Byung-Chul Han and Burnout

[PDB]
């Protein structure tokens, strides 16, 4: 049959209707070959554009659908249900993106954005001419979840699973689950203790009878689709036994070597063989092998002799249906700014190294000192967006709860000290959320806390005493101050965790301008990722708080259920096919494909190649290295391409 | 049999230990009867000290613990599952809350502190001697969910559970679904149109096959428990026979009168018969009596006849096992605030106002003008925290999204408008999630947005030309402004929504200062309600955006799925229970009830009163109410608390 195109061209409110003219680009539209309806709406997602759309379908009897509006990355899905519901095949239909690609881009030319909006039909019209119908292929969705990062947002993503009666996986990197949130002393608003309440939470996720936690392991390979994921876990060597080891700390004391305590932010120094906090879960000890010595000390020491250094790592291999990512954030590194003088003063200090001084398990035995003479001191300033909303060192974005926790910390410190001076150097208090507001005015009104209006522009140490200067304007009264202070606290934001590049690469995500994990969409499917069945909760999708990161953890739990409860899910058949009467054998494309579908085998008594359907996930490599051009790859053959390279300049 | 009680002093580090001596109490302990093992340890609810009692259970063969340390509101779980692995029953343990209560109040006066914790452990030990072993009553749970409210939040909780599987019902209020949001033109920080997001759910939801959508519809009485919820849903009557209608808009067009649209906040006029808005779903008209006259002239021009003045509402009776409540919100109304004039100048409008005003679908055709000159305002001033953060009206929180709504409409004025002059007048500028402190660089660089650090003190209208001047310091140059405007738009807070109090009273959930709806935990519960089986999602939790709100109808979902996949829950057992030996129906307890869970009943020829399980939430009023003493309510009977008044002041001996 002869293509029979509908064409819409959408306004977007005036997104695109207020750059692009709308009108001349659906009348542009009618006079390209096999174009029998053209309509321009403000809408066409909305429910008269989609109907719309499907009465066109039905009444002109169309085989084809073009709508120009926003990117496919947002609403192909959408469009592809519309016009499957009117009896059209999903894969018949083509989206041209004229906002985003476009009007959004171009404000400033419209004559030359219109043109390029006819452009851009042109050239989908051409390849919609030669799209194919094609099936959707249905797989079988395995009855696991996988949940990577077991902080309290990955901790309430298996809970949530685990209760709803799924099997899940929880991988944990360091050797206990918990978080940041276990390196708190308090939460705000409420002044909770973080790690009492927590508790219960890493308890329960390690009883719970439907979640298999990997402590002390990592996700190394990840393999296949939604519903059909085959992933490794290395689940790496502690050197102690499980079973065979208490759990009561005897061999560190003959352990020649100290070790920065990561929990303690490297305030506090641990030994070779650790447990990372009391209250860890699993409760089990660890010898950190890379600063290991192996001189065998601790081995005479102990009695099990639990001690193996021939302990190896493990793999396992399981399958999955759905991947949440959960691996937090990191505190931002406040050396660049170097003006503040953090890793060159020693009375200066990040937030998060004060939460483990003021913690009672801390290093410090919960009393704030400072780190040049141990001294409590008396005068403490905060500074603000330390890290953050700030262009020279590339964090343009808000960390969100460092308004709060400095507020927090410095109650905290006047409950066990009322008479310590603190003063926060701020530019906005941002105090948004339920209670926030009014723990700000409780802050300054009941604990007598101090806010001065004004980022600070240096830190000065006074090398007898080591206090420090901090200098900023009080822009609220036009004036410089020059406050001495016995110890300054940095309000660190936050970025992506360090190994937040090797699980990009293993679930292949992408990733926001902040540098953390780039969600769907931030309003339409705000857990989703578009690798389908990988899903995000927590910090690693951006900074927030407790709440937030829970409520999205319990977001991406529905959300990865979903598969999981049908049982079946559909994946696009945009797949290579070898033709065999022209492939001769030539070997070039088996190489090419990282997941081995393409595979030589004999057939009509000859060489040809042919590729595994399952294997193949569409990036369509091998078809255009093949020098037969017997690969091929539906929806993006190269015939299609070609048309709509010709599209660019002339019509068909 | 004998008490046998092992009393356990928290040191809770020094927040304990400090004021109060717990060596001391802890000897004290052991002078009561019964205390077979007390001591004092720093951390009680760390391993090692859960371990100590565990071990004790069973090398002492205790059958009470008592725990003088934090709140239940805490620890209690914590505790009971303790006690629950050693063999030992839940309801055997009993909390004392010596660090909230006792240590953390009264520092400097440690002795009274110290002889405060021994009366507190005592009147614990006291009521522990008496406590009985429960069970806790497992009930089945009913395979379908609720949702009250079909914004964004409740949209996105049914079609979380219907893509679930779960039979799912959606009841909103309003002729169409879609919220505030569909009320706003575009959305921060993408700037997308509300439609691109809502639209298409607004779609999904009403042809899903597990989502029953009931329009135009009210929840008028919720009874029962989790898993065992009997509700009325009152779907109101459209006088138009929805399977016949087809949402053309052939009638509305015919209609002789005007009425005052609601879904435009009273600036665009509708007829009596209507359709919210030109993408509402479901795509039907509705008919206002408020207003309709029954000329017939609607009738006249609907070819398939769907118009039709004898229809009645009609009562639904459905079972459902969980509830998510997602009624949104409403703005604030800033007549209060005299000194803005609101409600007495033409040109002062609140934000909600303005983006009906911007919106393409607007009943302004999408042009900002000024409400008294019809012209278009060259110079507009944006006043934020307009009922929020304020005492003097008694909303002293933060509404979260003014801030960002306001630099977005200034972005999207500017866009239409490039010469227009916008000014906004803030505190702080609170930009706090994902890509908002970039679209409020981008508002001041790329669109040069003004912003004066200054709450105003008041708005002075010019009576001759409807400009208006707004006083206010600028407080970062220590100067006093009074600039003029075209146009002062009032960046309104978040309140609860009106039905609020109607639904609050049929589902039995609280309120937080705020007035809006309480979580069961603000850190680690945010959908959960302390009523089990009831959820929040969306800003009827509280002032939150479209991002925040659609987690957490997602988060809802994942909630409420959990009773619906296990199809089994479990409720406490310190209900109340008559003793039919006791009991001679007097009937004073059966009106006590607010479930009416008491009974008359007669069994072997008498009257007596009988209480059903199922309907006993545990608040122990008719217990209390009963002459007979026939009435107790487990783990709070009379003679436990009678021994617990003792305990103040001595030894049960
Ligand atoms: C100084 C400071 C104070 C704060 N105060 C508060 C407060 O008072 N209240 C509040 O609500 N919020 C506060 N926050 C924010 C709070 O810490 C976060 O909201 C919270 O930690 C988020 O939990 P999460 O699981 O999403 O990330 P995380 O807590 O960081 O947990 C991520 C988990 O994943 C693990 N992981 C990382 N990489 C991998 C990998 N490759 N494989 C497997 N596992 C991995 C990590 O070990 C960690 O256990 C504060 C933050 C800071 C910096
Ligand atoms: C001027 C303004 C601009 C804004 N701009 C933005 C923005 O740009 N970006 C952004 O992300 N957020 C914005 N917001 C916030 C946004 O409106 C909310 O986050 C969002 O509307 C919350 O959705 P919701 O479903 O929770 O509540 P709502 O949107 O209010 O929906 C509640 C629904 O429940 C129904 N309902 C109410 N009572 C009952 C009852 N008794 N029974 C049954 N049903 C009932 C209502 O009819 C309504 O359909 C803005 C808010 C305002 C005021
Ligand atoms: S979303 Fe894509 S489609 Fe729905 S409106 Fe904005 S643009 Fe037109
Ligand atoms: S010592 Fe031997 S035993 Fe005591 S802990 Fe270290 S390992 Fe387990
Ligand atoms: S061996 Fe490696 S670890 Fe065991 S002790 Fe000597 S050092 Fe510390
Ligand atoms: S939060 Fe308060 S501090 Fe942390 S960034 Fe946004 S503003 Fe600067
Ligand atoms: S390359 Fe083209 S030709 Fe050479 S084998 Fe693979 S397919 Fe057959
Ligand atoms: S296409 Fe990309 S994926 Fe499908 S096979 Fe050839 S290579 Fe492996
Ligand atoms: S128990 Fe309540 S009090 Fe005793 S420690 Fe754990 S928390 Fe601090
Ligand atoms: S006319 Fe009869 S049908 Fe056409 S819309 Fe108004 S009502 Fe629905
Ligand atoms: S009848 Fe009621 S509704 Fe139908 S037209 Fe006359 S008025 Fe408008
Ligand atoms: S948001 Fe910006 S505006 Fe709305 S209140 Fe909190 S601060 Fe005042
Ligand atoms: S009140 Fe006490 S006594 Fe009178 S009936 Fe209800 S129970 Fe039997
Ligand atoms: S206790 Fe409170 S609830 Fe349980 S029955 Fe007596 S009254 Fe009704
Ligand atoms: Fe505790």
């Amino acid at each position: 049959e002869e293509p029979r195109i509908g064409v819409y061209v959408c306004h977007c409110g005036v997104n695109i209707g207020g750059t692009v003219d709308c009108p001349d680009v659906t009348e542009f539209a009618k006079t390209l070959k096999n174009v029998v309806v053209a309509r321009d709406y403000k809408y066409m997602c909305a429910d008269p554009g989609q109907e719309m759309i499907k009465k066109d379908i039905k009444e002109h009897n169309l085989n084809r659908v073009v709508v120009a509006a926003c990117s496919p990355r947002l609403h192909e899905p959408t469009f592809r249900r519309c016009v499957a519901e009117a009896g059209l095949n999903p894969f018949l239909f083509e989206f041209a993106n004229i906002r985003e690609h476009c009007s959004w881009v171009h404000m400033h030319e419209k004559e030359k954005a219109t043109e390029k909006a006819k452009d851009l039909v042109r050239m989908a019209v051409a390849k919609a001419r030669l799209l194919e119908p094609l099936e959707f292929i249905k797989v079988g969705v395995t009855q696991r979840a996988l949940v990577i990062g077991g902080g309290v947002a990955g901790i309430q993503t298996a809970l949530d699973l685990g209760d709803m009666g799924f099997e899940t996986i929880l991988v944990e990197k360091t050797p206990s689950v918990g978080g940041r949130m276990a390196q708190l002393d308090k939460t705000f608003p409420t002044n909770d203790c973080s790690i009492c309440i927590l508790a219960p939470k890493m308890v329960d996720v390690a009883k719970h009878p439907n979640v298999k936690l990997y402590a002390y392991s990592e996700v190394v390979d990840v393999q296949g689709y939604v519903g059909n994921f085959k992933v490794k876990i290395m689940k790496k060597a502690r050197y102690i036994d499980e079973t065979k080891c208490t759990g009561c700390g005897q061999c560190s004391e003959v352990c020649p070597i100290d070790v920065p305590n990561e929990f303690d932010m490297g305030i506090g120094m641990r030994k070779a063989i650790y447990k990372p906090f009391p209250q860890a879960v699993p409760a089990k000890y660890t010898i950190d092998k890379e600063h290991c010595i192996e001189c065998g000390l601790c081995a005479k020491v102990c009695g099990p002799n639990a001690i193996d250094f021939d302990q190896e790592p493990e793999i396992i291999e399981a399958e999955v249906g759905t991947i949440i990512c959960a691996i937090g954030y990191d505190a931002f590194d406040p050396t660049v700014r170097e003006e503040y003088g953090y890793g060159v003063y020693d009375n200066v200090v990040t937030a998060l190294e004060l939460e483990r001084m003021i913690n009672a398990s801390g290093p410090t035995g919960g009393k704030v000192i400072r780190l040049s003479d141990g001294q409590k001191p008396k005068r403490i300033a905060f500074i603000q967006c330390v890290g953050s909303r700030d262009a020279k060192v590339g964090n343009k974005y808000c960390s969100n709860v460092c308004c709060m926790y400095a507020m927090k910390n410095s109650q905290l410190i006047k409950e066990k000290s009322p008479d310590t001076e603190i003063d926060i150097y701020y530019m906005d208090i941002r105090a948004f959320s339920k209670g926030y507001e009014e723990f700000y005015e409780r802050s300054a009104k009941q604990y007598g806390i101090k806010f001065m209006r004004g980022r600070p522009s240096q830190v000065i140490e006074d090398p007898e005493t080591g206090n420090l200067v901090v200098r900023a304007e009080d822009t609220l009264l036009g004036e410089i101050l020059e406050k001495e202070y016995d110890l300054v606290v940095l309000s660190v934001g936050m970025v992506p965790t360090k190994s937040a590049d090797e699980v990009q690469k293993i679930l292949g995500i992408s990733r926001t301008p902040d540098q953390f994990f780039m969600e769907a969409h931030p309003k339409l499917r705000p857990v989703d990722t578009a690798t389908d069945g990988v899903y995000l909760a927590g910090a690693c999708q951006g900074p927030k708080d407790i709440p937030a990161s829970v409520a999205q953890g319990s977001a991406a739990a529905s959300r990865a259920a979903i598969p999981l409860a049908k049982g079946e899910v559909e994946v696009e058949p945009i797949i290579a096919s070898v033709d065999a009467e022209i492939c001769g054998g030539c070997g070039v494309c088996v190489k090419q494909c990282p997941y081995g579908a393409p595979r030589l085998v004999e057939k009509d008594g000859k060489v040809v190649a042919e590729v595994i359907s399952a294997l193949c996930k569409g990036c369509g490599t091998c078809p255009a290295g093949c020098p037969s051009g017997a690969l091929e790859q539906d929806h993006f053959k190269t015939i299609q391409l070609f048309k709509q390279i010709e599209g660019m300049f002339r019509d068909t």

Burnout is a pervasive phenomenon associated with modern work culture. In this thesis burnout is analysed through the philosophy of Byung-Chul Han. Han argues that neoliberal society is creating pathologies engendered by an obsession with maximising achievement and performance and an inability to engage in negative (or Other) experiences. For Han, ours is a society of excessive positivity that is to be contrasted with the disciplinary society. The (idealised) achievement subject is conditioned by new power relations to express unbounded freedom. But this creates a paradox—the free constraint of maximising individual achievement and self-optimisation. Burnout arises from this paradoxical form of freedom, which becomes an immanent form of violence—the violence of positivity. Han supports this argument with an original concept of power and the claim that psychopolitical power has become invisible and has replaced class struggle with an inner struggle of the self. The solutions proposed by Han, rely on the value of experiences of negativity, which can provide the impetus to counteract obsessive activity and burnout, and a reengagement with the Other. This can be enriched by the view that contemplation and periods of inactivity can give expression to autonomy and meaning. The thesis presents and critically analyses Han’s original approach in contemporary critical theory, drawing on other seminal references (notably Foucault and Agamben) and the emerging secondary literature dedicated to his work.